Coming Soon - Unlocking extreme speed with Ditto Bus

Max Alexander

Max Alexander

Our goal with Ditto was always to create a platform that allowed developers to seamlessly transport data to and from devices, with or even without the internet. So when we first created Ditto, we created a distributed database that would synchronize data changes behind the scenes in a mesh network. Today, it is used in airlines, restaurants, and IoT apps worldwide with fantastic user feedback. But at its core, developers had to work with database operations to move data between devices. While these database commands are speedy and give Ditto its offline-first capabilities, it prevents developers from building latency-sensitive applications. Thus, use cases such as real-time audio, game character coordinates, and robotic servo data streaming were impossible with our database APIs.

These use cases for streaming latency-sensitive packets required no disk persistence at all. So we imagined: what if we could give developers lower-level access to just the mesh networking layer, bypassing our storage APIs? To that end, we've surfaced a new namespace with new functions on the Ditto object and called it "Bus." The Ditto Bus takes heavy inspiration from a Laminar, an open-source networking project designed to work with a game engine. We found its simplicity both elegant and intuitive to build robust applications.

How will I use this?

Note: the following section is subject to change as the API evolves over multiple versions. Code samples are generic and do not reflect the final API.

The Ditto Bus API is straightforward. It allows your application to send arbitrary bytes to a DittoRemotePeer. That means you'll want to use our observePeers API to see which devices are connected. You can safely store these values outside of the peer observer closure since they're just value types.

var peers = []
const peersObserver = ditto.observePeers { remotePeers in
peers = remotePeers;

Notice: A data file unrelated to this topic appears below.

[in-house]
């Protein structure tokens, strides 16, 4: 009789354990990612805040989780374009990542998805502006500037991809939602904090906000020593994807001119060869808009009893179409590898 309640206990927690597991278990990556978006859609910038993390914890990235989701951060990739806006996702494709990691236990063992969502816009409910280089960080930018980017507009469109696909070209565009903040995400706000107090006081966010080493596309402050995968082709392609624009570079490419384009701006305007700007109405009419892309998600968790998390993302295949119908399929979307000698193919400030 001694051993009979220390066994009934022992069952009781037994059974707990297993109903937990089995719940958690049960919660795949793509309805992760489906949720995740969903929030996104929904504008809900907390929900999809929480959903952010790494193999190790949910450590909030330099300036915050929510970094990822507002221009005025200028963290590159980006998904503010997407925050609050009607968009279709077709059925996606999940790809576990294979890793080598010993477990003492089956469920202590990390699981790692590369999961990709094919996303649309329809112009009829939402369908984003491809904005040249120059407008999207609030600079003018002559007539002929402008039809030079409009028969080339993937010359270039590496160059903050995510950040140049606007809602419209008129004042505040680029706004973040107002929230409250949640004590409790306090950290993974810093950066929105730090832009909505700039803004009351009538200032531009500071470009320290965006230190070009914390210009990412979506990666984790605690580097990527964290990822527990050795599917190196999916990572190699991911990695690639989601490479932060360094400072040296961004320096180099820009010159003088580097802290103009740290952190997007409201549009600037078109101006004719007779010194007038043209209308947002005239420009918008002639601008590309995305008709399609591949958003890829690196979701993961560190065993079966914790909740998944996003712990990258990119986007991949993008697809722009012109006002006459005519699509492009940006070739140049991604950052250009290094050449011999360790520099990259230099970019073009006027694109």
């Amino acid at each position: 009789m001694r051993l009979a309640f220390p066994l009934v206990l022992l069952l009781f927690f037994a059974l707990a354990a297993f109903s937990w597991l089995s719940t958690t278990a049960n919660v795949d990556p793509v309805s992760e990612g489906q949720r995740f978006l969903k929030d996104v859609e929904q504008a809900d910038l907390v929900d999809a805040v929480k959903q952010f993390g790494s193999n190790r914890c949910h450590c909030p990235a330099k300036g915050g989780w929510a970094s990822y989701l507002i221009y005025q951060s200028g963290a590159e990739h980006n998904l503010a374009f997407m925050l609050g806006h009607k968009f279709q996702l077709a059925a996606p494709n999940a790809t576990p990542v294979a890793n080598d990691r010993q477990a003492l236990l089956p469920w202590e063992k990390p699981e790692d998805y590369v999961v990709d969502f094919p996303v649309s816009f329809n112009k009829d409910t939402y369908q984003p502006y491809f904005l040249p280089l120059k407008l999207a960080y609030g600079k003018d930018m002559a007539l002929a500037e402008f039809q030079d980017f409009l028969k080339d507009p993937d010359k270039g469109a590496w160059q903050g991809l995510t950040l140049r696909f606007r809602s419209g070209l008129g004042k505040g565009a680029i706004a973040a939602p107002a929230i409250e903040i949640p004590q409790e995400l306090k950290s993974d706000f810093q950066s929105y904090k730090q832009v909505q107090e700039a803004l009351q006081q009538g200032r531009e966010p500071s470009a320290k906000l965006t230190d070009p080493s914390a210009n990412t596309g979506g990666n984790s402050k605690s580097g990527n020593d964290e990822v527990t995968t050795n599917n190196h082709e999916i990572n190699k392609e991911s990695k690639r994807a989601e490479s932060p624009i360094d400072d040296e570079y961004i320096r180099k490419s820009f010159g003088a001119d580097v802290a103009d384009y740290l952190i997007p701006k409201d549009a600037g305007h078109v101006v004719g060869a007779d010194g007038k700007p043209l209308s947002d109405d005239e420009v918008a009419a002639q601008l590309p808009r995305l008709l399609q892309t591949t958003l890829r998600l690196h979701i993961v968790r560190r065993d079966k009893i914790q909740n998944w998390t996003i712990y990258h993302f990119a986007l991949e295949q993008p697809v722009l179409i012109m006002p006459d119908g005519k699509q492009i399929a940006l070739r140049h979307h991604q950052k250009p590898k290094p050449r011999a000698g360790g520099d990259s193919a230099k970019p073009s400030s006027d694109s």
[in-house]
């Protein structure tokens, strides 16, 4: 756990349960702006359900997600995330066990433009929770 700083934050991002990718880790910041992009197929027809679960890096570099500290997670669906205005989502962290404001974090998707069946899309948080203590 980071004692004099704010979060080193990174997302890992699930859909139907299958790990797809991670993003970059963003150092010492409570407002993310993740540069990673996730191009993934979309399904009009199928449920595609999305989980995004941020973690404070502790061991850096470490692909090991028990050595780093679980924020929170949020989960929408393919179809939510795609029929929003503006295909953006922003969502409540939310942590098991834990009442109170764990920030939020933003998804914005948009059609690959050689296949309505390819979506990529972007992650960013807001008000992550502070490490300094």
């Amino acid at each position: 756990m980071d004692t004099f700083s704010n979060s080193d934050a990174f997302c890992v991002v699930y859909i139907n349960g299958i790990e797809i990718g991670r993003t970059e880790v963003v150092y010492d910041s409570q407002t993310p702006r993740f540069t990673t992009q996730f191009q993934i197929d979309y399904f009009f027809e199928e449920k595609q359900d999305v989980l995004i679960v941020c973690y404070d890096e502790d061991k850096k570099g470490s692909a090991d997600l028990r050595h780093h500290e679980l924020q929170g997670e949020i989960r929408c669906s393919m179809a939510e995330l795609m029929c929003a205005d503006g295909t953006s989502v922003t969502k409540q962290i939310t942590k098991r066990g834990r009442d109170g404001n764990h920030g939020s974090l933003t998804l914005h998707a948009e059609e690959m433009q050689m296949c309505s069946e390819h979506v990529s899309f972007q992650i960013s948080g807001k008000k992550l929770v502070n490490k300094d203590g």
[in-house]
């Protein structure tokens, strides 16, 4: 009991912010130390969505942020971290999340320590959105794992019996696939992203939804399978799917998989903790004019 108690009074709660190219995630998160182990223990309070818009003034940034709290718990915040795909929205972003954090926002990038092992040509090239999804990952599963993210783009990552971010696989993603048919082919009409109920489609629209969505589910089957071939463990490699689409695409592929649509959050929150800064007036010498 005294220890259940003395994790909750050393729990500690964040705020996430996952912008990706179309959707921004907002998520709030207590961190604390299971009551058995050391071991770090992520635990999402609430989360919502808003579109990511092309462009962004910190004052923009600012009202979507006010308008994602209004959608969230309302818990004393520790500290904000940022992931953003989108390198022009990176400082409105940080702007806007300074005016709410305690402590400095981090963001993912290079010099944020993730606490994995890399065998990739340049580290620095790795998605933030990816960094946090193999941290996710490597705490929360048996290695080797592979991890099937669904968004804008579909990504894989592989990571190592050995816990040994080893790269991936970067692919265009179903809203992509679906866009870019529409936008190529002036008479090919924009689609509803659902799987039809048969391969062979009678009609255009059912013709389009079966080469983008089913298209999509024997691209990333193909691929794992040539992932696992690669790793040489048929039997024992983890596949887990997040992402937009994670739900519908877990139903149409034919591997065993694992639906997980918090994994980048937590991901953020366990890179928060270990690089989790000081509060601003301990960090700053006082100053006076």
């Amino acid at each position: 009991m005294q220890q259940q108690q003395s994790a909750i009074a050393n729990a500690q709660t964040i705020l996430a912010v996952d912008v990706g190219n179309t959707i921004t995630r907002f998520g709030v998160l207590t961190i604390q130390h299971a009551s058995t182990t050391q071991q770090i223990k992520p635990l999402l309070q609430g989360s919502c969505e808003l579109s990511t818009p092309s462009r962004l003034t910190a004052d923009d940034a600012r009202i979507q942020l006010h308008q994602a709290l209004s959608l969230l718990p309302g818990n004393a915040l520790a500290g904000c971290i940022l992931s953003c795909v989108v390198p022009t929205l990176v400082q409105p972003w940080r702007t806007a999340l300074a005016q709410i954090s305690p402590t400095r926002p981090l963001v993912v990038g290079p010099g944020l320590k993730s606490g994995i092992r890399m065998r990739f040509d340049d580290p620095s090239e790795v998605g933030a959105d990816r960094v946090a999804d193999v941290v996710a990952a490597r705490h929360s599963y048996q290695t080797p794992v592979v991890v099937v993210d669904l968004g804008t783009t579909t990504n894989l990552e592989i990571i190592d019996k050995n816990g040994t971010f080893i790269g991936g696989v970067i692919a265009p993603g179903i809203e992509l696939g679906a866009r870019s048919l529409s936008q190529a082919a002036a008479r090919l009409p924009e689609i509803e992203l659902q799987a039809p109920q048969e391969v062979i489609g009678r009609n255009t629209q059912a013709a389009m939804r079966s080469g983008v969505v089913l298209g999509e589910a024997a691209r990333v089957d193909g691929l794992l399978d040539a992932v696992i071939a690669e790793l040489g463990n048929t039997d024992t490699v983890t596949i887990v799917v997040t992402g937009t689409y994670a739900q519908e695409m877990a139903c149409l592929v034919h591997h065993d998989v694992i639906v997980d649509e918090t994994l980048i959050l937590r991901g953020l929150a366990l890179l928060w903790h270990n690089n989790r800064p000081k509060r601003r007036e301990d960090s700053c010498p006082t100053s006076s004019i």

}

You can send arbitrary packets of bytes to remote peers in two ways:

  • Unreliable - Where packets can be dropped, duplicated, or received out of order. This close to a UDP-like experience where sending packets as fast as possible is important.
  • Unreliable Sequenced - Where packets can be dropped, duplicated but never received out of sequence. Sequenced packets are very useful for applications that only want bytes to go forward from the sending time.
  • Reliable - Where packets can't be dropped, are never duplicated, and are always received in order. This is most like a TCP API.

To send a packet to a remote peer use the send method.

ditto.bus.send(reliability: .unreliable, remotePeers: remotePeers[0..<2], bytes: [0xb0, 0x3d, 0xe1])

To receive bytes listen to the bus for incoming packets with the onPacketReceived

var busListener = ditto.bus.onPacketReceived((packet) => {
console.log(packet.bytes);
console.log(packet.fromRemotePeer);
});

And that's it! The Ditto Bus allows your application to tap into the raw connection system that powers the store APIs.

When can I use the Ditto Bus?

Unlike our previous API releases, we will take a different approach with the Ditto Bus by releasing it incrementally across different platforms. For now, the APIs will be available in the next release of DittoSwift for version 1.0.20. We decided to take this approach to give us more time to get feedback from a subset of our customer base. In addition, we anticipate that our API will need additional considerations for each platform, like Android and JavaScript.

Looking Ahead

The Ditto Bus is an incredibly powerful tool that comes with our SDKs. While the API is simple, we know that power users will want more options and configurations to fine tune their experience. We have some hints as to how the API will evolve in certain areas like setting congestion control options, listening to heartbeats, and fragmentation. In our first versions, Ditto will come preconfigured with many of these settings keeping the API simple so we that can focus on stability and general performance. Power users will be delighted to see more and more options as the Bus API evolves.

What about the Web Browser?

One limitation of the web browser is it's inability to send and receive data from unreliable protocols or establish remote peers without the help of a server. This makes it quite challenging to build extremely fast network-backed applications. Since WebSockets and HTTP APIs are all TCP under-the-hood, the overhead of acking can be a challenge to performance. However, browsers do all support WebRTC, which powers video and audio communication apps. The Ditto team is excited to evaluate if WebRTC can offer the same benefits of unreliable, lossy, high-speed performance in the browser like mobile, desktop, and IoT platforms.

Can I get Early Access?

While most of our core development of the Ditto Bus is complete, we have not yet surfaced the API to all platforms. If you're interested in prototyping something on the Ditto Bus, please contact us at contact@ditto.live. We absolutely love working with customers who love to push boundaries.